Teachers continue to use Canvas


Julianna Poe

On Thursday, @MHSMentor asked on Instagram the following question: “What technology do your teachers use this year?” The question was answered by six students. Graphic by Julianna Poe

McKayla Clarksnodgrass, Page Editor

With technology becoming more prevalent in classes, teachers have begun to use more educational programs in the past year.

“[Teachers] are not required to put anything on [Canvas], but they are strongly encouraged to use it,” Janelle Walters, Assistant Principal, said.

While it is not a requirement, teachers are encouraged to for the students in cases of absences.

“Let’s say a teacher had a packet of work that they were giving to a student, that packet of work should also be available on Canvas,” Lisa Julian, Canvas administrator, said. 

This expectation does not mean that teachers are expected to have the assignment available to turn in on Canvas but rather provide the materials for students who are unable to attend class for various reasons, such as quarantine. The expectation does not include recorded lectures or grading on Canvas.

“Some teachers are choosing to work like they did last year and provide all of their assignments on Canvas as well, and that is their option,” Julian said. “They are also choosing to grade things on Canvas, and that is their option.”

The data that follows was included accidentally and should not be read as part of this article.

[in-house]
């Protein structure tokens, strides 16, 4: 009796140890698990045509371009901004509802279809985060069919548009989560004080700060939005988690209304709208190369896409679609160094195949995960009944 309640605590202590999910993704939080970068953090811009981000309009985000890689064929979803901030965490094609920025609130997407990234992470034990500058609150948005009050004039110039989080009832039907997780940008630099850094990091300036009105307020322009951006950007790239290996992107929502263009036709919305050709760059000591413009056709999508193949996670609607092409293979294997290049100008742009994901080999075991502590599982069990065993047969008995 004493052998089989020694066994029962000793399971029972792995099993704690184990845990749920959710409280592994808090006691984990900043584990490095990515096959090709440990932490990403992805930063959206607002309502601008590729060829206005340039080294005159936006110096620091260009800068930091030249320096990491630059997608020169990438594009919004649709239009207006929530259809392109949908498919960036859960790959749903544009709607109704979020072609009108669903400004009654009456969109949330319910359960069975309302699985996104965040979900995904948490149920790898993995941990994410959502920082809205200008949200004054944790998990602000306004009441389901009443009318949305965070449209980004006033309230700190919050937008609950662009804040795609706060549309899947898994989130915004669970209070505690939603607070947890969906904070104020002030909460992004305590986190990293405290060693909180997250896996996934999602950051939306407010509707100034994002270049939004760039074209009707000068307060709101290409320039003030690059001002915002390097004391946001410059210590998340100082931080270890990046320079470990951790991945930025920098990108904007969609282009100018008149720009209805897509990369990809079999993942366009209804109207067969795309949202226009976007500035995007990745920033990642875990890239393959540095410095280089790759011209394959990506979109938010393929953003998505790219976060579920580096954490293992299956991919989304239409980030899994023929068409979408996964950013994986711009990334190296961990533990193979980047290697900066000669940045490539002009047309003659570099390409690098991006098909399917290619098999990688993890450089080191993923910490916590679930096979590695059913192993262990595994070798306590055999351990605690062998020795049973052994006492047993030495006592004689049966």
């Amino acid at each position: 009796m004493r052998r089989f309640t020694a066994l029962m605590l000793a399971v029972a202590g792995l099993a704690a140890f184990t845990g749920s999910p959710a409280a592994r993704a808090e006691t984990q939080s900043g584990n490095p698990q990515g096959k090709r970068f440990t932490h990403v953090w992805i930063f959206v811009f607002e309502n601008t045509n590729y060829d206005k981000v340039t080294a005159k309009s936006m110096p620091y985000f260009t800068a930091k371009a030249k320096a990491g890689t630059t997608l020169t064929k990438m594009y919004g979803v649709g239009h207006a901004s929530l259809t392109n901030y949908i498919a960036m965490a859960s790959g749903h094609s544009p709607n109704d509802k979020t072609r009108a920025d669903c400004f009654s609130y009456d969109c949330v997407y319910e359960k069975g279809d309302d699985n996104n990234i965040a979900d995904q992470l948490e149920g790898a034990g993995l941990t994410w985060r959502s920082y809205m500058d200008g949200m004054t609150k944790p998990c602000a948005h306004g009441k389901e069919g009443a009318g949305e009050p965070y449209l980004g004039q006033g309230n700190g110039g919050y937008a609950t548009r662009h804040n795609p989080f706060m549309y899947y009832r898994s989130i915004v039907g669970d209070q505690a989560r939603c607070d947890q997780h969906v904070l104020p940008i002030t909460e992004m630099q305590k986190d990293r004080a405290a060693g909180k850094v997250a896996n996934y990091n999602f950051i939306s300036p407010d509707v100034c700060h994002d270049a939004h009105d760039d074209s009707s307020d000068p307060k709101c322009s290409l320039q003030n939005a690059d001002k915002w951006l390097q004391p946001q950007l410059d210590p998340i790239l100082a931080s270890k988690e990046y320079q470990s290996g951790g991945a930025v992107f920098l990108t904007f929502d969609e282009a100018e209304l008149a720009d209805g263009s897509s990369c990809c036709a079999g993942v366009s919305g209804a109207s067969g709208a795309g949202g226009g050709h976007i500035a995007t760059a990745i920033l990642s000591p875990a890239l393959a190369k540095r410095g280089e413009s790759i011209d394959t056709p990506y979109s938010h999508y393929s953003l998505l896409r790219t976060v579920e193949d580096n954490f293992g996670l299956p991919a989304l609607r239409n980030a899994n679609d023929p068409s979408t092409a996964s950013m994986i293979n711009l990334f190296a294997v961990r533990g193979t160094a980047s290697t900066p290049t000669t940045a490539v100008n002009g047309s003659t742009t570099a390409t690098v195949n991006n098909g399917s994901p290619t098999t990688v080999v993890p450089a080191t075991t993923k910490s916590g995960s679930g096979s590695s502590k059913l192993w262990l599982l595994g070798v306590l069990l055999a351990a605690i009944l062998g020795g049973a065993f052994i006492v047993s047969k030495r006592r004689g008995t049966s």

Students can benefit from the materials placed on Canvas for many reasons.

“[Canvas] has helped students, like if you miss a day of school, you know where to go to find out what you did,” physics teacher Amy Hageman said.

In her physics classes, Advanced Placement and general, Hageman uses four different sites to teach in her classes, all with differing purposes. Some of the sites allow students to participate in labs that they cannot actively do in class due to COVID-19, like blowing up balloons. The assignments in Hageman’s classes are usually submitted through Canvas.

“I think I’m a little bit better at it this year,” Hageman said. “But [I’m also] using some of the same technology this year but I’m there to help the students in the classroom.”

Last year, she placed her focus on using whiteboard technology and creating videos for students to learn from throughout the hybrid system. This year, however, Hageman is using less technology in the classes than last year, while still actively using Canvas. 

Hageman includes a weekly overview page on Canvas, allowing students to know what they are supposed to do that week and on what day. 

“Overall, I think Canvas helps me plan better as a teacher,” Hageman said.